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American Experience - Daughter from Danang

1 rating: 3.0
A movie directed by Vicente Franco

Winner of the Grand Jury Prize for Best Documentary at the 2002 Sundance Film Festival, DAUGHTER FROM DANANG follows an adopted American woman who gets more than she bargained for when she is reunited with her birth mother. One of thousands of Vietnamese … see full wiki

Director: Vicente Franco
Release Date: 2002
MPAA Rating: Unrated
1 review about American Experience - Daughter from Danang

Behind the Scenes from the Vietnamese Orphan Airlift

  • Nov 4, 2004
Rating:
+3
Pros: True life story, fascinating chapter of American history

Cons: Depressing, eye opener

The Bottom Line: A recommended documentary about what has become of some of the famous Air Lift Children of Vietnam.

Plot Details: This opinion reveals major details about the movie''s plot.

During the ending months of the terrible Viet Nam War, the US government decided to airlift "orphans" and "mixed race" children to the United States. Not only was in the "best interests" of the children, but it was good PR for the United States.

Unfortunately, one of the planes crashed and it later turned out that many of the orphans were not orphaned at all - they had just been sent to the states in the hopes of a better life.

Ever wonder what happened to these children after they arrived in the US? Daughter from Danag tells her story. Born of a Vietnamese mother and unknown US soldier father she is sent to the US when she was 6 years old. She is adopted by a single woman from the Southern United States. And they all lived happily ever after right? Unfortunately no.

The child overcomes her trauma slowly, learns english and tries to adjust to her new life. Unfortunately, she is instructed to play down that she is half Vietnamese and try to blend in. In the South, there are blacks and whites and that's pretty much it. Being a Southerner I feel justified in saying that. Being Vietnamese was another matter altogether.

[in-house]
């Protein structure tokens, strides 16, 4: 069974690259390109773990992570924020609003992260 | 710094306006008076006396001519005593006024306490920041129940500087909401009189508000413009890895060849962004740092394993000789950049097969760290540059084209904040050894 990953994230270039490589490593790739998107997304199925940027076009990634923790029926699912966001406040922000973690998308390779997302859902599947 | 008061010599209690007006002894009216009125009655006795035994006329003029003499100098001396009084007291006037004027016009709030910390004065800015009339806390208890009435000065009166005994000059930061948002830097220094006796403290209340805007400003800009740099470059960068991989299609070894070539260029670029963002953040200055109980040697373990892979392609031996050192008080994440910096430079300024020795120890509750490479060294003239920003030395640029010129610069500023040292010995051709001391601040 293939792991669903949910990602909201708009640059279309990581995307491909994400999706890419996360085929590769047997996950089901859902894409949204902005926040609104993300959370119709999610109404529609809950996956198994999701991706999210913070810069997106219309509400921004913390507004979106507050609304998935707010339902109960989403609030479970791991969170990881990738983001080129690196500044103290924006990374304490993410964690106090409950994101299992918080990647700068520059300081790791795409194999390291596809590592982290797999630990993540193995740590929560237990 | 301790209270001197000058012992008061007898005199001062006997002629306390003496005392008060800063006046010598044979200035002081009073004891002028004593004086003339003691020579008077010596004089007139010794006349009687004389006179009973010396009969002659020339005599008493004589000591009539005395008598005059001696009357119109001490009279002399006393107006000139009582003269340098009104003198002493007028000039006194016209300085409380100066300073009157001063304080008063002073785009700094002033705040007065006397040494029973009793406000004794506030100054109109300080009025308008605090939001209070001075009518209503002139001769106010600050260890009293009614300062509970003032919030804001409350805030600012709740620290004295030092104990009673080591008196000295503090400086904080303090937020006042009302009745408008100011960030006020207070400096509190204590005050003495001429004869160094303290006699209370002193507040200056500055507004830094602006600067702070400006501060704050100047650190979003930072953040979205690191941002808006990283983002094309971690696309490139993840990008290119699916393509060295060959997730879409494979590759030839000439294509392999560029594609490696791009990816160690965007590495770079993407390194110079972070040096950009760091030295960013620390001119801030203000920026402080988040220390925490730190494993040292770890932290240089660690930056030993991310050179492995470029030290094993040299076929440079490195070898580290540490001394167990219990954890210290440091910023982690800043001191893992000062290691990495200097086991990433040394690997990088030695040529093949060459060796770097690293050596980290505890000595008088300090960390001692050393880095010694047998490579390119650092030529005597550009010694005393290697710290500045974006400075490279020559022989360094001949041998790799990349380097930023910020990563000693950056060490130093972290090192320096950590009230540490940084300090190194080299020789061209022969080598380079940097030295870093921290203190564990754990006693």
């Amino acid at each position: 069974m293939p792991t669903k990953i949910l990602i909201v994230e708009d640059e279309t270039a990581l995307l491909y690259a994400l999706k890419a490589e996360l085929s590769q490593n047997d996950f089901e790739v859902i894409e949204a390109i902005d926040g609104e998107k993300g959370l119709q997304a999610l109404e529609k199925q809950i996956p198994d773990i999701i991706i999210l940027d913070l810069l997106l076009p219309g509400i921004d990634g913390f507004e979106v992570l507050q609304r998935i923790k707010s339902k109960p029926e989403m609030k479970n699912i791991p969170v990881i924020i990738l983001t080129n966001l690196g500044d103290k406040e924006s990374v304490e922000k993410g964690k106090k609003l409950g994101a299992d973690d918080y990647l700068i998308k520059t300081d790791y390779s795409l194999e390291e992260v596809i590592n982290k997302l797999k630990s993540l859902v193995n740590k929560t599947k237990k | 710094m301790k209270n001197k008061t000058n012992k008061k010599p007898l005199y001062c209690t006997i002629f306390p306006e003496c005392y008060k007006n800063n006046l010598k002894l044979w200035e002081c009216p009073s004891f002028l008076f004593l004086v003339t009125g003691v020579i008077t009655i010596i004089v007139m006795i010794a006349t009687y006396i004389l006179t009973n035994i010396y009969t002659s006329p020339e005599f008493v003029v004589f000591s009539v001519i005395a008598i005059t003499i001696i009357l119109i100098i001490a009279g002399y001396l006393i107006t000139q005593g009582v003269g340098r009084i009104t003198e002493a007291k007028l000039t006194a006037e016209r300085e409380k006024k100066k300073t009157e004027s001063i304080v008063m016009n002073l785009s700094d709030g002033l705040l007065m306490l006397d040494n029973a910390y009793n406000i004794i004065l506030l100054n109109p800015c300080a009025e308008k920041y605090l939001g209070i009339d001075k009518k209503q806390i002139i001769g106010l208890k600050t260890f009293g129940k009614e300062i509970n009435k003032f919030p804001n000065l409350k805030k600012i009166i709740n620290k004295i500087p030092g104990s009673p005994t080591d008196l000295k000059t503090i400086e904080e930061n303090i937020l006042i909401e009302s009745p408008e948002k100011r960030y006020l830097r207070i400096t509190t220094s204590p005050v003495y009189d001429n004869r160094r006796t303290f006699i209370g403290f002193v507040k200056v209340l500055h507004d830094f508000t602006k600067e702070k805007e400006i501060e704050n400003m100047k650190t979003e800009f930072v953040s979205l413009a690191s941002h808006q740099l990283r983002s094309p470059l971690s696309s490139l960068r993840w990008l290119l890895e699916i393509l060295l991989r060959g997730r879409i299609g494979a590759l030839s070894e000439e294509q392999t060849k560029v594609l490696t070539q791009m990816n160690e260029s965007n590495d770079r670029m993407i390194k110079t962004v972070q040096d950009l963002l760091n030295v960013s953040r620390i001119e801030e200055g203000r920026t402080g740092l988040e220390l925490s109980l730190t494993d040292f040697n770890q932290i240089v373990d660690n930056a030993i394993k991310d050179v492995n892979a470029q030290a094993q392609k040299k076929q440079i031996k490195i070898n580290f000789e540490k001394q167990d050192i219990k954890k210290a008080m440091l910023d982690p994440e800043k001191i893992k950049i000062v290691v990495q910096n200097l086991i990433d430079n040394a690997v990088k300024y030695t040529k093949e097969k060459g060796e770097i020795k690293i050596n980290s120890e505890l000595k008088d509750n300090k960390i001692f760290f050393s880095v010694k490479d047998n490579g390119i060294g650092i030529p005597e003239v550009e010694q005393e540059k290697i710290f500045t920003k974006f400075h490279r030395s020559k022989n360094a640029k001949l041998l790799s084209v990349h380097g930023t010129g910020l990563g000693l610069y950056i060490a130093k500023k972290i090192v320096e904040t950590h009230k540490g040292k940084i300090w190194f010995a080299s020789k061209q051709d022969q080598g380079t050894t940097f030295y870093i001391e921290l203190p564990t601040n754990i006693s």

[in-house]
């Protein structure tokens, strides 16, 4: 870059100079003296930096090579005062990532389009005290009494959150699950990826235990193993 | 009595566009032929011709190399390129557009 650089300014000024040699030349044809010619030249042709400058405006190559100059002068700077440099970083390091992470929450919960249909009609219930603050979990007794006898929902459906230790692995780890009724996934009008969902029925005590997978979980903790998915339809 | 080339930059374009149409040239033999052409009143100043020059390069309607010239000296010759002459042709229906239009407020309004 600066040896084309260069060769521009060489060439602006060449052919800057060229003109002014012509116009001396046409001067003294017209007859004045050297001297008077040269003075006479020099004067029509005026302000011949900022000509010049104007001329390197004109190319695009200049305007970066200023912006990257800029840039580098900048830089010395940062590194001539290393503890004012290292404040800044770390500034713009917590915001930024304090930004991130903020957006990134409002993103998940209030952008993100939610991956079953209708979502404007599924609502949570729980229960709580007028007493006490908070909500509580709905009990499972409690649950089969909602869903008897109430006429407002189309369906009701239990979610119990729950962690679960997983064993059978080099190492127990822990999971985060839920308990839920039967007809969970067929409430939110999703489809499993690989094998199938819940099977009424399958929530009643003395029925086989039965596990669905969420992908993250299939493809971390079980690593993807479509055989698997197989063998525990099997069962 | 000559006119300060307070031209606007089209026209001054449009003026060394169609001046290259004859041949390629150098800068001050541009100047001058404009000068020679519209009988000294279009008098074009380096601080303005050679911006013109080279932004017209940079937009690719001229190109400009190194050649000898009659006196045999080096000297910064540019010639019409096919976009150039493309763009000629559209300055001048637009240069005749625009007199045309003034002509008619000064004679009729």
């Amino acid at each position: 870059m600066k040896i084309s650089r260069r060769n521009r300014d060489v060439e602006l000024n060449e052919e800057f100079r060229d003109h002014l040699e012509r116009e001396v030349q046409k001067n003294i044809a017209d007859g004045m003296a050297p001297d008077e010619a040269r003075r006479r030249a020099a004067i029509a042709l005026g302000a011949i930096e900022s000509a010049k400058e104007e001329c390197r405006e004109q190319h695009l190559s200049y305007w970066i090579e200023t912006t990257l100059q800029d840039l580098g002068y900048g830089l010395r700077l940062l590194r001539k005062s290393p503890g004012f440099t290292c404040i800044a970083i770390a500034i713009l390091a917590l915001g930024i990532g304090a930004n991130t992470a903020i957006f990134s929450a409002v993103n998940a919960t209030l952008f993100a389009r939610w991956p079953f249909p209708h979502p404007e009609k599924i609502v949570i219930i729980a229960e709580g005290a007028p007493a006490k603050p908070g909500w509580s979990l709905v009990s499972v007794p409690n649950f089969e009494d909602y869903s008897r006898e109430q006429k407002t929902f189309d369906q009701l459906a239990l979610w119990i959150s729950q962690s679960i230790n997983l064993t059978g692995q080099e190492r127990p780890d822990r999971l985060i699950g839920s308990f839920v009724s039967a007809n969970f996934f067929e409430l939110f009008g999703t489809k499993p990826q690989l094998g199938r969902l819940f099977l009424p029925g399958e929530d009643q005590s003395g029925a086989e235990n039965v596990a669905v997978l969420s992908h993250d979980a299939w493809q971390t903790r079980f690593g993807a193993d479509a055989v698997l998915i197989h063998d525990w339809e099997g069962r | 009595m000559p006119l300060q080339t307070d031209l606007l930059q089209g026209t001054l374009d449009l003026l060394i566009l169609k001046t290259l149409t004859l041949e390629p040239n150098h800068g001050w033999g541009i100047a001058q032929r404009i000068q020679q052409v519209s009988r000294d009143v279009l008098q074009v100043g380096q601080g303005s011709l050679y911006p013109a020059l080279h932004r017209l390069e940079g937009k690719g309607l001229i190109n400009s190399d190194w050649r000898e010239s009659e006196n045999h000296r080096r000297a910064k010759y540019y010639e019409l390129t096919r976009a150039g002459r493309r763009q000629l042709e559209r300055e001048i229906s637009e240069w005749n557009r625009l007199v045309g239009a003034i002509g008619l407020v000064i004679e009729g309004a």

Through her teen years, she perms her hair, wears lots of make up and tried to fit into white society. By the time we meet her in the documentary, she is a 23 married and has two little children. She has questions about her birth mother and resolves to find her and locate her other life.

It is strange to see her with her wall of bangs and strong Southern accent. She travels to meet her mother who is a peasant woman with several other grown children.

The documentary reveals the tormet they both feel and the results of growing up in two different cultures. Her Vietnamese family only sees her as a foreigner who must have lots of money and ask for it constantly. She views her mother as agressive and questions her motives as she realizes that money is what they all really want.

A striking, painful story of a woman trying to fit into her place in the world, yet is uanble. The inevitable culture clash results which provides more questions than answers.

Revealing, touching, and very sad.




Recommended:
Yes

Viewing Format: DVD
Video Occasion: Fit for Friday Evening
Suitability For Children: Suitable for Children Age 9 - 12

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